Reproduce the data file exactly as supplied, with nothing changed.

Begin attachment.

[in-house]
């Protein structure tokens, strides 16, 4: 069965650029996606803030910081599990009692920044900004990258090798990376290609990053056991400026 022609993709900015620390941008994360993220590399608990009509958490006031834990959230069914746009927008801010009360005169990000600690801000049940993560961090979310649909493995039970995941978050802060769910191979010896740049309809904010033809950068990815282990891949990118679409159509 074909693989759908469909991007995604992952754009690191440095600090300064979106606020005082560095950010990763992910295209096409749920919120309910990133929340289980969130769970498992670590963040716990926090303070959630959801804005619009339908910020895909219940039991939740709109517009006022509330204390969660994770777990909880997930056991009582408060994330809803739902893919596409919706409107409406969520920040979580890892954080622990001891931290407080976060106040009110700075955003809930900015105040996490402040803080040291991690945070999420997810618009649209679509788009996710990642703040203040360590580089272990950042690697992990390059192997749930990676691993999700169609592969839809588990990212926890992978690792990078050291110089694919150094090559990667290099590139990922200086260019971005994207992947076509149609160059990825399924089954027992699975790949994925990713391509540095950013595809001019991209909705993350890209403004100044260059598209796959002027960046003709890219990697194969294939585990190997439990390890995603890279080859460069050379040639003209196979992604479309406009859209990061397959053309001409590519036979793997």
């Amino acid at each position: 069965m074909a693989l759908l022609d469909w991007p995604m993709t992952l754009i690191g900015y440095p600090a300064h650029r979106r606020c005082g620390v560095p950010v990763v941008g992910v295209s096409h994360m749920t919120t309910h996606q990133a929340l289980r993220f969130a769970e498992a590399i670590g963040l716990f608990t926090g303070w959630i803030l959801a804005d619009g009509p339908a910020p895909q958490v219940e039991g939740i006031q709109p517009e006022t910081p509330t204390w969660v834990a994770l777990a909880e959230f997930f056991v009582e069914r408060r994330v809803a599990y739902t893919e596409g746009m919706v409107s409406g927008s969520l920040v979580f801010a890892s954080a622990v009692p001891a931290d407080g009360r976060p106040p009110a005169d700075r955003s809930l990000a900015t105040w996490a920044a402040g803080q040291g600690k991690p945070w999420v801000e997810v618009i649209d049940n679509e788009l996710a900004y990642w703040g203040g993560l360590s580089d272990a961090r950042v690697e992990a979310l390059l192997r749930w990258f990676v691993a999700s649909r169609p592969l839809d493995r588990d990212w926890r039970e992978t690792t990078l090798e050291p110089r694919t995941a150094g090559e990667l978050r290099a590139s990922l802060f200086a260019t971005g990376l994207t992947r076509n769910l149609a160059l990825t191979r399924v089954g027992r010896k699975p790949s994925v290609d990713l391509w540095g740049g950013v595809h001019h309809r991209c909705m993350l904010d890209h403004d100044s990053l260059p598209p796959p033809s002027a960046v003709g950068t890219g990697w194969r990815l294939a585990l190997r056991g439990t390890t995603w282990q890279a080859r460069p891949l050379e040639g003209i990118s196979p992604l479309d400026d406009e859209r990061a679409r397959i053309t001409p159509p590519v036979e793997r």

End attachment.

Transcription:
[in-house]
């Protein structure tokens, strides 16, 4: 069965650029996606803030910081599990009692920044900004990258090798990376290609990053056991400026 022609993709900015620390941008994360993220590399608990009509958490006031834990959230069914746009927008801010009360005169990000600690801000049940993560961090979310649909493995039970995941978050802060769910191979010896740049309809904010033809950068990815282990891949990118679409159509 074909693989759908469909991007995604992952754009690191440095600090300064979106606020005082560095950010990763992910295209096409749920919120309910990133929340289980969130769970498992670590963040716990926090303070959630959801804005619009339908910020895909219940039991939740709109517009006022509330204390969660994770777990909880997930056991009582408060994330809803739902893919596409919706409107409406969520920040979580890892954080622990001891931290407080976060106040009110700075955003809930900015105040996490402040803080040291991690945070999420997810618009649209679509788009996710990642703040203040360590580089272990950042690697992990390059192997749930990676691993999700169609592969839809588990990212926890992978690792990078050291110089694919150094090559990667290099590139990922200086260019971005994207992947076509149609160059990825399924089954027992699975790949994925990713391509540095950013595809001019991209909705993350890209403004100044260059598209796959002027960046003709890219990697194969294939585990190997439990390890995603890279080859460069050379040639003209196979992604479309406009859209990061397959053309001409590519036979793997």
């Amino acid at each position: 069965m074909a693989l759908l022609d469909w991007p995604m993709t992952l754009i690191g900015y440095p600090a300064h650029r979106r606020c005082g620390v560095p950010v990763v941008g992910v295209s096409h994360m749920t919120t309910h996606q990133a929340l289980r993220f969130a769970e498992a590399i670590g963040l716990f608990t926090g303070w959630i803030l959801a804005d619009g009509p339908a910020p895909q958490v219940e039991g939740i006031q709109p517009e006022t910081p509330t204390w969660v834990a994770l777990a909880e959230f997930f056991v009582e069914r408060r994330v809803a599990y739902t893919e596409g746009m919706v409107s409406g927008s969520l920040v979580f801010a890892s954080a622990v009692p001891a931290d407080g009360r976060p106040p009110a005169d700075r955003s809930l990000a900015t105040w996490a920044a402040g803080q040291g600690k991690p945070w999420v801000e997810v618009i649209d049940n679509e788009l996710a900004y990642w703040g203040g993560l360590s580089d272990a961090r950042v690697e992990a979310l390059l192997r749930w990258f990676v691993a999700s649909r169609p592969l839809d493995r588990d990212w926890r039970e992978t690792t990078l090798e050291p110089r694919t995941a150094g090559e990667l978050r290099a590139s990922l802060f200086a260019t971005g990376l994207t992947r076509n769910l149609a160059l990825t191979r399924v089954g027992r010896k699975p790949s994925v290609d990713l391509w540095g740049g950013v595809h001019h309809r991209c909705m993350l904010d890209h403004d100044s990053l260059p598209p796959p033809s002027a960046v003709g950068t890219g990697w194969r990815l294939a585990l190997r056991g439990t390890t995603w282990q890279a080859r460069p891949l050379e040639g003209i990118s196979p992604l479309d400026d406009e859209r990061a679409r397959i053309t001409p159509p590519v036979e793997r």